What you need to know about Pakistan:
1. Pakistan borders Afghanistan.
2. Pakistan is home to known Islamic extremists, including members of the Taliban and al-Qaeda. It is even believed that Osama bin Laden is living somewhere among these self-ruling tribal areas.
3. Pakistan is estimated to have anywhere from 24 to 48 nuclear warheads but claims to have 80 to 120.
4. There is a great deal of social and political unrest in Pakistan. Despite international condemnation, President Musharraf imposed emergency law from Nov. 3 to Dec. 15, 2007, and postponed national elections. 2007 in Pakistan has been a year of riots, protests, and violence.
5. The U.S. was relying on Bhutto's return to Pakistan (as she was in self-imposed exile for eight years) and the projected success of her party (and her) in the upcoming election to help stabilize Pakistan.
6. Although he chose to be an "ally" to the U.S. after 9/11, he has been greatly criticized for not removing the terrorist groups operating in Pakistan.
7. Pakistan is one of four countries in the world that did not sign the Nuclear Non-Proliferation Treaty.
8. Pakistan and India have a relationship similar to the Soviet-US Cold War era relationship, except their hatred is more deep-seated, long-standing, and contentious. In fact, since their independence from Great Britian in 1947, they have fought three separate wars against each other.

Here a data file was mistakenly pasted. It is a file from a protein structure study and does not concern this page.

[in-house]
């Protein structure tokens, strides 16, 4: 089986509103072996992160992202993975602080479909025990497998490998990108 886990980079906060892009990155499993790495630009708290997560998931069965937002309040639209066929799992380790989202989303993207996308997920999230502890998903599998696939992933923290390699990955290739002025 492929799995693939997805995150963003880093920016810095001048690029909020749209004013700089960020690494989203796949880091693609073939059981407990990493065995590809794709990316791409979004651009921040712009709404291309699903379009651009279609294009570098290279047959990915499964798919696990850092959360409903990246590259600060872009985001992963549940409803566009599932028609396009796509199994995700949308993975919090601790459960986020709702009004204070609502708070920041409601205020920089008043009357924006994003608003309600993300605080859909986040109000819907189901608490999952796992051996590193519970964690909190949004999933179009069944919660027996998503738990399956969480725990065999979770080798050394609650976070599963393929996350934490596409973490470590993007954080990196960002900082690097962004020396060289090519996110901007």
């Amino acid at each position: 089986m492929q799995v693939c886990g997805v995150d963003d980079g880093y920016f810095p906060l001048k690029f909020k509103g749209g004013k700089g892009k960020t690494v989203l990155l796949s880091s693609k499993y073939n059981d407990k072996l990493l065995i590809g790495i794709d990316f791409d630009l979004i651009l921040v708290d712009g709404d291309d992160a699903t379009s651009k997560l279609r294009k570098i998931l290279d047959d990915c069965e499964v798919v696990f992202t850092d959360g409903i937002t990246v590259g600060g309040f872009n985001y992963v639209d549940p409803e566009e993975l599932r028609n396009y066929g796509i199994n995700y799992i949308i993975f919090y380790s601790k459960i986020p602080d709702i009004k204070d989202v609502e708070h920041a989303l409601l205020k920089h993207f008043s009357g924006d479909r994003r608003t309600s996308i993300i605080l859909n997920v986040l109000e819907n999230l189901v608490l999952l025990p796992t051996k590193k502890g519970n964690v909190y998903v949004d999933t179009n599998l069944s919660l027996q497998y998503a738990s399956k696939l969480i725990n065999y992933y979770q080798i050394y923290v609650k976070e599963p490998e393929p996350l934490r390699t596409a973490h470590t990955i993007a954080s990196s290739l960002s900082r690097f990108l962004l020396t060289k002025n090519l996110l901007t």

9. India is believed to have 30 to 35 nuclear warheads (and is one of the other countries that refused to sign the Non-Proliferation Treaty).
Our concerns, as a nation, are two-fold. First, we want to prevent the nuclear warheads in Pakistan from falling into the hands of terrorists, such as al-Qaeda. Second, we want to avoid the use of nuclear weapons between India and Pakistan, which could quickly escalate into a global nuclear disaster.
This page has links for the more information on every point above.
Right now, we don't have the resource to protect the weapons or the current government if there is an uprising. This is a very scary development.